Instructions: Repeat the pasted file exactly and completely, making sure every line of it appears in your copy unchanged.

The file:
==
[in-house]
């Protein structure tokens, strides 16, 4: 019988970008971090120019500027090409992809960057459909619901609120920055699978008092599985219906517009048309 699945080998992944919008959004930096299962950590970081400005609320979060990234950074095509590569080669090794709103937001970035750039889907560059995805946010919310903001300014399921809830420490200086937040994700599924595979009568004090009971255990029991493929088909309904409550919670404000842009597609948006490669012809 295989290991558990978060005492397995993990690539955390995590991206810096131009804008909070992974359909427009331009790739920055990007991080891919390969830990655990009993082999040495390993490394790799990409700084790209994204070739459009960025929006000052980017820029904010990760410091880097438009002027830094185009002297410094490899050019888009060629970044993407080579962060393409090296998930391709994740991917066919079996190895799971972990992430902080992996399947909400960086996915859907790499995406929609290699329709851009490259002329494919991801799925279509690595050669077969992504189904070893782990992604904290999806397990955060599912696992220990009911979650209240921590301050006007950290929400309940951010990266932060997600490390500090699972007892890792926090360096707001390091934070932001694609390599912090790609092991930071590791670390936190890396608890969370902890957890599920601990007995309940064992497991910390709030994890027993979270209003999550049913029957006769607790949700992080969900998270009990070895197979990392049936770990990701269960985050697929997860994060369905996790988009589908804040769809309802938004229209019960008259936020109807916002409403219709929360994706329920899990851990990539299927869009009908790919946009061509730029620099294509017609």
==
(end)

[in-house]
């Protein structure tokens, strides 16, 4: 019988970008971090120019500027090409992809960057459909619901609120920055699978008092599985219906517009048309 699945080998992944919008959004930096299962950590970081400005609320979060990234950074095509590569080669090794709103937001970035750039889907560059995805946010919310903001300014399921809830420490200086937040994700599924595979009568004090009971255990029991493929088909309904409550919670404000842009597609948006490669012809 295989290991558990978060005492397995993990690539955390995590991206810096131009804008909070992974359909427009331009790739920055990007991080891919390969830990655990009993082999040495390993490394790799990409700084790209994204070739459009960025929006000052980017820029904010990760410091880097438009002027830094185009002297410094490899050019888009060629970044993407080579962060393409090296998930391709994740991917066919079996190895799971972990992430902080992996399947909400960086996915859907790499995406929609290699329709851009490259002329494919991801799925279509690595050669077969992504189904070893782990992604904290999806397990955060599912696992220990009911979650209240921590301050006007950290929400309940951010990266932060997600490390500090699972007892890792926090360096707001390091934070932001694609390599912090790609092991930071590791670390936190890396608890969370902890957890599920601990007995309940064992497991910390709030994890027993979270209003999550049913029957006769607790949700992080969900998270009990070895197979990392049936770990990701269960985050697929997860994060369905996790988009589908804040769809309802938004229209019960008259936020109807916002409403219709929360994706329920899990851990990539299927869009009908790919946009061509730029620099294509017609």